An emerging conflict with Trans-Himalayan pastoral communities in Ladakh’s Changthang Plateau threatens the conservation prospects of the kiang (Equus kiang) in India. It is locally believed that Changthang’s rangelands are overstocked with kiang, resulting in forage competition with livestock. Here, we provide a review and preliminary data on the causes of this conflict. Erosion of people’s tolerance of the kiang can be attributed to factors such as the loss of traditional pastures during an Indo-Chinese war fought in 1962, immigration of refugees from Tibet, doubling of the livestock population in about 20 years, and increasing commercialization of cashmere (pashmina) production. The perception of kiang overstocking appears misplaced, because our range-wide density estimate of 0.24 kiang km)2 (± 0.44, 95% CL) is comparable to kiang densities reported from Tibet. A catastrophic decline during the war and subsequent recovery of the kiang population apparently led to the overstocking perception in Ladakh. In the Hanle Valley, an important area for the kiang, its density was higher (0.56 km)2) although even here, we estimated the total forage consumed by kiang to be only 3–4% compared to 96–97% consumed by the large livestock population (78 km)2). Our analysis nevertheless suggests that at a localized scale, some herders do face serious forage competition from kiang in key areas such as moist sedge meadows, and thus management strategies also need to be devised at this scale. In-depth socioeconomic surveys are needed to understand the full extent of the conflicts, and herder-centered participatory resolution needs to be facilitated to ensure that a sustainable solution for livelihoods and kiang conservation is achieved.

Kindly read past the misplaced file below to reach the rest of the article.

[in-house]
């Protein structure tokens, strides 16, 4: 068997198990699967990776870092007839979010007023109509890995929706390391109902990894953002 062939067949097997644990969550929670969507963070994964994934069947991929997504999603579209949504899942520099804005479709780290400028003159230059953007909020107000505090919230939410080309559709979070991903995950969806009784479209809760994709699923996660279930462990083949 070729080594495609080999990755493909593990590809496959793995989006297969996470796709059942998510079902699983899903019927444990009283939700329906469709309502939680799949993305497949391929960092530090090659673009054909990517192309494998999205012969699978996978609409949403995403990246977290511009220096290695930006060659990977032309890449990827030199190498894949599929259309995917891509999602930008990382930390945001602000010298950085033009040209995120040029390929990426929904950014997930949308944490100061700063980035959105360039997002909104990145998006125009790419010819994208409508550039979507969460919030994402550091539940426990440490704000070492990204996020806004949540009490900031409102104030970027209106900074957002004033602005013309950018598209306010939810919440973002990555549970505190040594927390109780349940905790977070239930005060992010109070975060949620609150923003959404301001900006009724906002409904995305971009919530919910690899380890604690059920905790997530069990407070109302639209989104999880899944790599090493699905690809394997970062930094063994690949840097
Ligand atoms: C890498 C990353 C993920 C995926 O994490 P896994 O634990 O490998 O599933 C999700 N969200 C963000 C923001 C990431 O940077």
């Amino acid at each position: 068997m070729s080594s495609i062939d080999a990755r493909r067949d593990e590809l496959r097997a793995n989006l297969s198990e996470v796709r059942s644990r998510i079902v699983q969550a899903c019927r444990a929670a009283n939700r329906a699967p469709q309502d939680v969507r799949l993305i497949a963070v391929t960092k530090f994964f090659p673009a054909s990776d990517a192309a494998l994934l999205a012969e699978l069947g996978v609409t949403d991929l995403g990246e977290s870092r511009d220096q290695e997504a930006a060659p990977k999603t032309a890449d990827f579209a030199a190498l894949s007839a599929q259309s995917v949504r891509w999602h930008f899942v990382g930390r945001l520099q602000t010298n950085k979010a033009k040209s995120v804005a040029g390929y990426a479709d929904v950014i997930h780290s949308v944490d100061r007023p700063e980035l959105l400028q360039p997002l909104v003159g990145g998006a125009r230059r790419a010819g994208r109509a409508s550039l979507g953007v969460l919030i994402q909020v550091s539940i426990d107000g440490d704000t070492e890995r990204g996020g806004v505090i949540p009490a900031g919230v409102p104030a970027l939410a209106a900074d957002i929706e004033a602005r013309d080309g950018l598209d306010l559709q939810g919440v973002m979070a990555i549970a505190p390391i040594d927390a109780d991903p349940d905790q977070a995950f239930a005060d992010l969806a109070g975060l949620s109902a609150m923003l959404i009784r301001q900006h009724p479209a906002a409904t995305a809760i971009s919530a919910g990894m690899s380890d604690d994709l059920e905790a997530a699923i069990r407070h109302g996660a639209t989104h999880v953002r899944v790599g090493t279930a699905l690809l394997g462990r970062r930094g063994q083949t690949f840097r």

Keywords: Equus kiang - Conflicts - Pastoralism - Nomads - Livestock - Ladakh